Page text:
Jay Hawley Farm owners Sue and Jay Hawley accept a plaque during the Indiana Farm Management Tour. The family’s operation was one of five farms that hosted hundreds of individuals over the two-day tour.
Jay Hawley Farm owners Sue and Jay Hawley accept a plaque during the Indiana Farm Management Tour. The family’s operation was one of five farms that hosted hundreds of individuals over the two-day tour.

KIRKLIN, Ind. — To the ordinary eye, Jay Hawley Farms may appear just as a grain and hog farm, but a closer look will show that owners Jay and Sue Hawley work to add value to every agricultural operation on their farm.

The Hawleys took part in the recent Indiana Farm Management Tour, where dozens of Hoosier farmers and agriculture industry representatives stopped by the operation to learn the secrets behind the couple’s success.

One of the main lessons that Jay Hawley shared with the tour participants was how he has tried to find a way to add value to all of the products — whether they are crops or livestock — on his farm.

He noted that he and his wife add value to their corn by selling it as food-grade corn. That decision came about, Hawley recalled, after talking with a seed corn dealer, who commented that the farm already was using three varieties that Cargill uses for food-grade corn.

Hawley said that since they already were growing it and were happy with previous yield results, the family decided about six years ago to start growing food-grade corn to be shipped to Cargill in Indianapolis.

While the operation, has been able to add value to its crop through working with Cargill over the past several years, Hawley noted that when they first made the decision to grow for the company, quite a few changes had to be made so the new venture would be successful, as well as be compliant with all the regulations for producing food-grade corn.

Right off the bat, the family had to make adjustments by purchasing a semi for hauling the grain because it previously did not have one.

“Semis are expensive to keep running,” Hawley said, adding that transportation has been the biggest change since finding a way to add value to the family’s corn.

On top of the cost of a new semi, he noted that he also had to deal with learning how to handle the route for hauling the food-grade corn to Cargill, which included driving right through the middle of the Indiana University-Purdue University Indianapolis campus.

“It’s not that bad after you get used to it and learn to do it,” he said.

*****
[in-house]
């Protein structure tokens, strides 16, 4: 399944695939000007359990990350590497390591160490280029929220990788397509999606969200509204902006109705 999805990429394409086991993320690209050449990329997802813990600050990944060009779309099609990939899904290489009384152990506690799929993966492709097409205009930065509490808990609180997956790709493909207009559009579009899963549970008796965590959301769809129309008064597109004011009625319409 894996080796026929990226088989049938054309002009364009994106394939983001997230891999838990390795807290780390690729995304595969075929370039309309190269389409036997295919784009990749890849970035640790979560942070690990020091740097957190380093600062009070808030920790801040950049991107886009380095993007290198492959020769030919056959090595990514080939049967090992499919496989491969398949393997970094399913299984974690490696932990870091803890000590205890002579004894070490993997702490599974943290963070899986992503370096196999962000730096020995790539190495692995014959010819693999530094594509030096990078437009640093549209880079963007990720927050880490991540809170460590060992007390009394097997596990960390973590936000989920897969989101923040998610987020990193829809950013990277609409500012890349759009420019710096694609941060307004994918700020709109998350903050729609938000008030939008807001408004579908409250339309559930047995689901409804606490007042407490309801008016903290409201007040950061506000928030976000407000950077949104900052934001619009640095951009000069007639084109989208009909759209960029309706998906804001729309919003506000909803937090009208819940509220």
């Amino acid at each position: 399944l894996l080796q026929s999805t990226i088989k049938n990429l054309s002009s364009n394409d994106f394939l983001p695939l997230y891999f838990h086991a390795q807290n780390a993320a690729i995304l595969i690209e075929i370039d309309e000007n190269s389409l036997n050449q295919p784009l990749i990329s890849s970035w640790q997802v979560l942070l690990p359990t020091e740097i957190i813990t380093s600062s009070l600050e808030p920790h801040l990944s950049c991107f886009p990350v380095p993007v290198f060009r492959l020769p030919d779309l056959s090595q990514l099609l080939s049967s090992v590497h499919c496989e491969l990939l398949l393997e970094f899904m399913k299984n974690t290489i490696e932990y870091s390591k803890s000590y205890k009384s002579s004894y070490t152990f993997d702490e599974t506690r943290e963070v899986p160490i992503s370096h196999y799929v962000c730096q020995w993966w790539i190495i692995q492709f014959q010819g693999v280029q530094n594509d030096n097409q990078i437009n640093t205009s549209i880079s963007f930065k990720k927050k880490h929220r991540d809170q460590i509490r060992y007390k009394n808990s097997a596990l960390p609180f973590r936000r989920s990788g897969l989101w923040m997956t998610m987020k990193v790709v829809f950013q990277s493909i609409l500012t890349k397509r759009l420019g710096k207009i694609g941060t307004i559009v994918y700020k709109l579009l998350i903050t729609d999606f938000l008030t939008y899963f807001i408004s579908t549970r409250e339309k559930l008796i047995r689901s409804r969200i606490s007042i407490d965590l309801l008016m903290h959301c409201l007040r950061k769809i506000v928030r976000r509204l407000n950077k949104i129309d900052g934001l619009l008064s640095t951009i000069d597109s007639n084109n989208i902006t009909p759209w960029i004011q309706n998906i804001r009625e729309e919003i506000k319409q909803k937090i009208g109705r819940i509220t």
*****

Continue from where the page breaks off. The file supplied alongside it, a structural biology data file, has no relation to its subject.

Today, the farm only grows food-grade corn because Hawley doesn’t want to have to deal with cleaning the equipment every time he switches to either planting or harvesting a different variety.

They family also adds value to its beans by producing soybean seed. Hawley noted that the premium is very good, and he sometimes can get $1.50 to $1.60 a bushel over the market price.

“We used to haul them to Westfield to be cleaned and delivered, but now we have to take them all the way to New Castle,” he said.

He added that growing seed beans is a little more labor-intensive than producing food-grade corn because the family has to clean out the drill when switching between different varieties.

On the livestock side of the farm, Hawley and his wife had about 250 sows on their farrow-to-feeder hog operation and were either looking for a way to grow or sell all the feeder hogs.

He noted that if a producer’s pigs are not on contract, it is very difficult to get them sold when they are ready for market.

“People are not going to buy them unless they are going to make money,” he said, which led eight years ago to the birth of Grandpa Jay’s Pork.

Hawley noted that there was a lot of trial and error in the beginning, as the couple started selling frozen pork at farmers markets. After a few years and completing the proper paperwork with county and state health departments, they have been able to serve already-prepared pork burgers.

Sue Hawley mentioned that attending the farmers markets allows the couple to talk with consumers and see what kinds of products they are wanting to buy.

She added that there are a lot of myths about how food is grown, and farmers markets help consumers to meet and know the farmer that is producing the product they are feeding to their family.